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Simcoe-Grey candidates weigh-in on affordable housing

CollingwoodToday asked local candidates how their parties would address the skyrocketing prices of housing in Simcoe-Grey, here are their answers
Simcoe-Grey candidates for the federal election include: Top L-R Bren Munro (Liberal), Nick Clayton (Green), Terry Dowdall (Conservative), Lucas Gillies (NDP), bottom row l-r Adam Minatel (PPC) and Ken Stouffer (Christian Heritage Party). asked each of the federal candidates in Simcoe-Grey a series of six questions via email. The following responses were submitted by the candidates and/or their campaigns. The answers have not been checked for accuracy; they represent the candidate’s platforms and opinions. External links have been removed.

Visit for more coverage of the federal election. Voting day is Sept. 20 and advance voting starts Sept. 10.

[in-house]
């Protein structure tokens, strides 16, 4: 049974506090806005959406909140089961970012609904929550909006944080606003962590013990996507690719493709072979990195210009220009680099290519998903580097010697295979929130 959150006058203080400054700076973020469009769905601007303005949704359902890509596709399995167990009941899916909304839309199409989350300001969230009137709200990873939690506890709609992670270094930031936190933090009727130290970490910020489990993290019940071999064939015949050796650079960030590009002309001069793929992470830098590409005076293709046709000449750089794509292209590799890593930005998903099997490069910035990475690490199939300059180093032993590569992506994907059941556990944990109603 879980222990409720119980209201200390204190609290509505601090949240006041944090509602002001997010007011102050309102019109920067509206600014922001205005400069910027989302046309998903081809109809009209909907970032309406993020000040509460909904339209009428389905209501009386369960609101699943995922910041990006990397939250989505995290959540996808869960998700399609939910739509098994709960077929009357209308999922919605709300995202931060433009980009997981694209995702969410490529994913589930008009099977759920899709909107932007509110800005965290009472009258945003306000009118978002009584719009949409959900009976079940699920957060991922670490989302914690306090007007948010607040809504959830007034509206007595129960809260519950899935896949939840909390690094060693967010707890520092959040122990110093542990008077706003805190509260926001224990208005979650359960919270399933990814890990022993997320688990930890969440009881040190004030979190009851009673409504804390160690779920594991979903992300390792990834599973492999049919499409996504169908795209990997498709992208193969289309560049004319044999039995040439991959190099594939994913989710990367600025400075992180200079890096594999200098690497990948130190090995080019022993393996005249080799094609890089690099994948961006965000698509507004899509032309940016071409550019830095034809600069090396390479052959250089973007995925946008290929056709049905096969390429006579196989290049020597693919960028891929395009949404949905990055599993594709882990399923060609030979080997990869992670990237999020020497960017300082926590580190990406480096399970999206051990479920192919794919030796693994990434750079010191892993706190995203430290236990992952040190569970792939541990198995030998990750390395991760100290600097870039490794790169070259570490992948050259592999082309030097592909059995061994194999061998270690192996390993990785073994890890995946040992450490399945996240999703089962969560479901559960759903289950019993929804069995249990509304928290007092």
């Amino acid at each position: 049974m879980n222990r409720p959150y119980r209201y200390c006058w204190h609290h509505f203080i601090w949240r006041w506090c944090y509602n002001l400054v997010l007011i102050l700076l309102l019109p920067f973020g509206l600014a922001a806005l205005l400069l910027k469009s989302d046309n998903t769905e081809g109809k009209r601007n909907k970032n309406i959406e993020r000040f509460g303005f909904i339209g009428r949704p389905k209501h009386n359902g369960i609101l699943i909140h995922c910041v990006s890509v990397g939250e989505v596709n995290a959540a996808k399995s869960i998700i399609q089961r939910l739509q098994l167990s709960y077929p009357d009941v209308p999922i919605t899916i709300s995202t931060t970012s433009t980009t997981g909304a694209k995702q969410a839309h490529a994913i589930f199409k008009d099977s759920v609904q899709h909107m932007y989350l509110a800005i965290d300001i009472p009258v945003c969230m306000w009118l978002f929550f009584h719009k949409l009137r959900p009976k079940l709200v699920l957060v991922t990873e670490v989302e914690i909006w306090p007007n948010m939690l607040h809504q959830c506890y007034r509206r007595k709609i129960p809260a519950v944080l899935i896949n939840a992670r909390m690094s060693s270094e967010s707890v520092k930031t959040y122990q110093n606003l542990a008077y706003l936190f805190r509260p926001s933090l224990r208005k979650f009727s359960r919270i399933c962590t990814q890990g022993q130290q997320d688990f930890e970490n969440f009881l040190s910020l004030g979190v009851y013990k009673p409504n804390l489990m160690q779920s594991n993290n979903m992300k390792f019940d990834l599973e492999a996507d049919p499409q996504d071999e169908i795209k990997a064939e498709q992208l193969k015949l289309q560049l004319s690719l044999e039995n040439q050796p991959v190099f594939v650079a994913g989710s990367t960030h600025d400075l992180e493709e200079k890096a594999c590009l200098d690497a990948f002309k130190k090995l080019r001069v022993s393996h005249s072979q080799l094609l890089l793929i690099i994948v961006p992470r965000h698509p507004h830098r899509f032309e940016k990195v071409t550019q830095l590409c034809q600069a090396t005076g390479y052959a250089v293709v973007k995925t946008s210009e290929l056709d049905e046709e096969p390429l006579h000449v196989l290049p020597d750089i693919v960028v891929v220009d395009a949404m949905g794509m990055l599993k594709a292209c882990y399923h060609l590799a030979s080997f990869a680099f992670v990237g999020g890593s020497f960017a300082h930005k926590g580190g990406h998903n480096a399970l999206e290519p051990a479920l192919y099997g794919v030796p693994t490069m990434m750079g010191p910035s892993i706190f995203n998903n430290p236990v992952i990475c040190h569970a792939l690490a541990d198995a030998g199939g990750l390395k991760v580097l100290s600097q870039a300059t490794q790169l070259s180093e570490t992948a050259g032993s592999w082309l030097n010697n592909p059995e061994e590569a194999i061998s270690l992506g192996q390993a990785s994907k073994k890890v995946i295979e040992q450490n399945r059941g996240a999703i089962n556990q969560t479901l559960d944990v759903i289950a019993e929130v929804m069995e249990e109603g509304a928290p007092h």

Q: Housing is a human necessity. But many in Simcoe-Grey are not able to afford a roof over their heads. The cost of living continues to rise while the price of housing and rent skyrockets well beyond affordability for the average person. What would your party do to address this?

Lucas Gillies, NDP: The housing crisis is at the point where people my age and young families can only afford to buy a house if they have rich parents. Over 1.6 million Canadian households spend more than 30 per cent of their income on housing. 

There aren’t enough houses, especially affordable homes. New Democrats have pledged to build 500,000 affordable houses within the next 10 years, with the first half being completed in the first five years. 

We will provide rental support for co-ops and to meet environmental efficiency goals for housing. We will provide resources to facilitate new ideas such as co-housing and co-ownership, which will help both young people and seniors. We will waive the GST/HST on the construction of new affordable rental units.